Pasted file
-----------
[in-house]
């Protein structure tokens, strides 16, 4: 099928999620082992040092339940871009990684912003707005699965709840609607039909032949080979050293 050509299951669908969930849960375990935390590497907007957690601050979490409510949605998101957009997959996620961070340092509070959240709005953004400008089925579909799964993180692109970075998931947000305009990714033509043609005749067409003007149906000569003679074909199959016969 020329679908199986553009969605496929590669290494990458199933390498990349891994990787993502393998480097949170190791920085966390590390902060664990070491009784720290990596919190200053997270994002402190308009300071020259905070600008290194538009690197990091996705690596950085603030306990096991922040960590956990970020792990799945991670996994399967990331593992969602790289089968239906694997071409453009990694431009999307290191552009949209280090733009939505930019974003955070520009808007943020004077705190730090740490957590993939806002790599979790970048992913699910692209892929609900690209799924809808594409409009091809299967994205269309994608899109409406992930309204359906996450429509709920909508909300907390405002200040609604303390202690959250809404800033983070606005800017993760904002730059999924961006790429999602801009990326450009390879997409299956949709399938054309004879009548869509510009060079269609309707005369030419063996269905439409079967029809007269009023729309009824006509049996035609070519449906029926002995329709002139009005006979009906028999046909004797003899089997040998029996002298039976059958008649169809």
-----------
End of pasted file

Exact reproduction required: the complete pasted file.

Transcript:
[in-house]
């Protein structure tokens, strides 16, 4: 099928999620082992040092339940871009990684912003707005699965709840609607039909032949080979050293 050509299951669908969930849960375990935390590497907007957690601050979490409510949605998101957009997959996620961070340092509070959240709005953004400008089925579909799964993180692109970075998931947000305009990714033509043609005749067409003007149906000569003679074909199959016969 020329679908199986553009969605496929590669290494990458199933390498990349891994990787993502393998480097949170190791920085966390590390902060664990070491009784720290990596919190200053997270994002402190308009300071020259905070600008290194538009690197990091996705690596950085603030306990096991922040960590956990970020792990799945991670996994399967990331593992969602790289089968239906694997071409453009990694431009999307290191552009949209280090733009939505930019974003955070520009808007943020004077705190730090740490957590993939806002790599979790970048992913699910692209892929609900690209799924809808594409409009091809299967994205269309994608899109409406992930309204359906996450429509709920909508909300907390405002200040609604303390202690959250809404800033983070606005800017993760904002730059999924961006790429999602801009990326450009390879997409299956949709399938054309004879009548869509510009060079269609309707005369030419063996269905439409079967029809007269009023729309009824006509049996035609070519449906029926002995329709002139009005006979009906028999046909004797003899089997040998029996002298039976059958008649169809």